The small bronze kneeling king represents two aspects of art of the Kushite Period that are intensifications of tendencies already extant in the Third Intermediate Period. Provision of small bronze royal attendant statuary demonstrated an specially pious regard for the gods and their temples. Stylistically there was an inclination toward models from the past, particularly the Old Kingdom, a taste clearly visible in the broad shoulders and narrow waist of the small bronze.
At the same time, Kushite kings wore distinctive regalia, including a cap crown, double uraei, and ram's-head amulets. On the kneeling king, the double uraei have been "corrected" to one and the ram's-head amulets have been hammered out by a later Saite king, but the large gold ram's-head amulet is an actual example of the type worn on the king's neck cord.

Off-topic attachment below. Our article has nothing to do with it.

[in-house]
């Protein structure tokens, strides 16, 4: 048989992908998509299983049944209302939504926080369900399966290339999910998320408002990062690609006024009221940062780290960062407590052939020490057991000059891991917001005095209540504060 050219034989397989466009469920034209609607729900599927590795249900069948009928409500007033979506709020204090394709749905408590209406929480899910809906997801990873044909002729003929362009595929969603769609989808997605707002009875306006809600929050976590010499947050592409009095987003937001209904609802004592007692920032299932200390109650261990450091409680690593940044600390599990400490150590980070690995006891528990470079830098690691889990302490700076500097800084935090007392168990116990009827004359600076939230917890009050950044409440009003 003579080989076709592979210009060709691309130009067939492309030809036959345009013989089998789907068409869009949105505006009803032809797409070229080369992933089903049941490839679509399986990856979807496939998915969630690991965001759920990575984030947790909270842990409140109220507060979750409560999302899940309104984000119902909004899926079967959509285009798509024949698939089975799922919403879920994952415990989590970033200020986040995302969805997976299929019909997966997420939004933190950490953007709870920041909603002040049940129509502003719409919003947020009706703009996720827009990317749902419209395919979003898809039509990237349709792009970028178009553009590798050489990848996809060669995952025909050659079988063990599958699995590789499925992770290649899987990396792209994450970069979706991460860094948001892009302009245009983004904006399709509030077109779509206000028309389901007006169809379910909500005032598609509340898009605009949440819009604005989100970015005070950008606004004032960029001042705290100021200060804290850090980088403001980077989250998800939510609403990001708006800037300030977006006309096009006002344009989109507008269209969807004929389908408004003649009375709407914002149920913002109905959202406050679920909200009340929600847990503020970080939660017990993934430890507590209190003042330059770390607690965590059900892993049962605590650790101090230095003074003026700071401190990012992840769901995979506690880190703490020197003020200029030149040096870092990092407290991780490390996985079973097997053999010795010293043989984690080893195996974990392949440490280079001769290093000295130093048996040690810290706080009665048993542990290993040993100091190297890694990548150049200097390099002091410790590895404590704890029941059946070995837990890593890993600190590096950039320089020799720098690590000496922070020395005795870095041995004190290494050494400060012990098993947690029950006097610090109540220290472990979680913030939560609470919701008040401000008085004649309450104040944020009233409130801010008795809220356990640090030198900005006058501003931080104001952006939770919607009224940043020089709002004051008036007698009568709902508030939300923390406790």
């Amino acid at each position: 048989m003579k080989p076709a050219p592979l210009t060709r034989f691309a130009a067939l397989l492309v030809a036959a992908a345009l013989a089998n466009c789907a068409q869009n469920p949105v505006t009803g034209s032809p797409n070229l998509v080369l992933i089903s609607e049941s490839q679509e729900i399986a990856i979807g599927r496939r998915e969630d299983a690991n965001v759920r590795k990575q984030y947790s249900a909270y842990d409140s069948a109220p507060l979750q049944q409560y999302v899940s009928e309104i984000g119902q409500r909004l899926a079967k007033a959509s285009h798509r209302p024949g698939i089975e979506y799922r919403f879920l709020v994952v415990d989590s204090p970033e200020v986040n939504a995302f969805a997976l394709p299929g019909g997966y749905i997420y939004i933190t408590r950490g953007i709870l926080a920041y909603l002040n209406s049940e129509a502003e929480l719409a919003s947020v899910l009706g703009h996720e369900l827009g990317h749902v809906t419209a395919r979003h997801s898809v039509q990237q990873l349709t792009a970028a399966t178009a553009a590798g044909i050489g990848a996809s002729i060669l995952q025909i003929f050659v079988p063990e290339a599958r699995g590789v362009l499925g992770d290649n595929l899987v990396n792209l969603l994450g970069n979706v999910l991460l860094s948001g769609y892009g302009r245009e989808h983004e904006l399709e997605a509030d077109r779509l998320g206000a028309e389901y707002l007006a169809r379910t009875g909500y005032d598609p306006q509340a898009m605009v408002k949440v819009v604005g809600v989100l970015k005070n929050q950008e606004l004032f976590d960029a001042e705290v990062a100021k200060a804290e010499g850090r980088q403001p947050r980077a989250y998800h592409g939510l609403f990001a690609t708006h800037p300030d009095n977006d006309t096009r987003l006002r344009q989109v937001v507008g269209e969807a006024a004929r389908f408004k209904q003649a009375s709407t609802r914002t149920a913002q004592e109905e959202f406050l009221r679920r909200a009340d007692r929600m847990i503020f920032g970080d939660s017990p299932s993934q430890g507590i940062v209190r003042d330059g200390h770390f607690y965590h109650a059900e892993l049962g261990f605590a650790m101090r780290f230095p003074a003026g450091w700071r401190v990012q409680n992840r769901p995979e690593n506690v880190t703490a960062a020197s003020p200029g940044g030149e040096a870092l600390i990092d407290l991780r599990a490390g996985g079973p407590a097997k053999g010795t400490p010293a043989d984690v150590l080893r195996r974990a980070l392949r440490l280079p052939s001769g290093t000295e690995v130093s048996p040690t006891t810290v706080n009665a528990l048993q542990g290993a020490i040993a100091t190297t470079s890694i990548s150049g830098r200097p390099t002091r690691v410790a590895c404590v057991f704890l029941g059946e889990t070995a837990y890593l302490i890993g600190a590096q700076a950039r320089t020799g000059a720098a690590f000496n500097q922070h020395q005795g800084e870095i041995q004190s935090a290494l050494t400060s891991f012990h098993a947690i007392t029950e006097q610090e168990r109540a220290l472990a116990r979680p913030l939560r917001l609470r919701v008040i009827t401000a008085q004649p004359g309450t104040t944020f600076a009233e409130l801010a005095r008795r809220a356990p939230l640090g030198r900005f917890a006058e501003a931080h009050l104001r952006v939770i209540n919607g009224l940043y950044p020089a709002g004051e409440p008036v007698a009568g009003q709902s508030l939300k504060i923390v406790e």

Christos Bastis Collection, New York, from 1975; exhibited as a loan to the Brooklyn Museum, 1975-99, in the major traveling exhibition Africa in Antiquity (Brooklyn, Seattle, New Orleans, The Hague, Netherlands) 1978-1979, and in Antiquities from the Christos G. Bastis Collection, Metropolitan Museum, 1987; sold at Sothebys, New York, December 1999; acquired by the Museum 2002 from Peter Sharrer, New York. Frequently published.
Hill, Marsha 2004. Royal Bronze Statuary from Ancient Egypt with Special Attention to the Kneeling Pose. Leiden: Brill, cat. 243 and K-6, pl. 35; pp. 51-74 passim, 226.
Hill, Marsha and Deborah Schorsch 2005. "The Gulbenkian Torso of King Pedubaste: Investigations into Egyptian Large Bronze Statuary." In Metropolitan Museum Journal, 40, c.f. p. 191, n.88.
Hill, Marsha 2007. "Lives of the Statuary." In Gifts for the Gods: Images from Egyptian Temples, edited by Marsha Hill and Deborah Schorsch. New York: The Metropolitan Museum of Art, pp. 156–57, fig. 66, no. 24.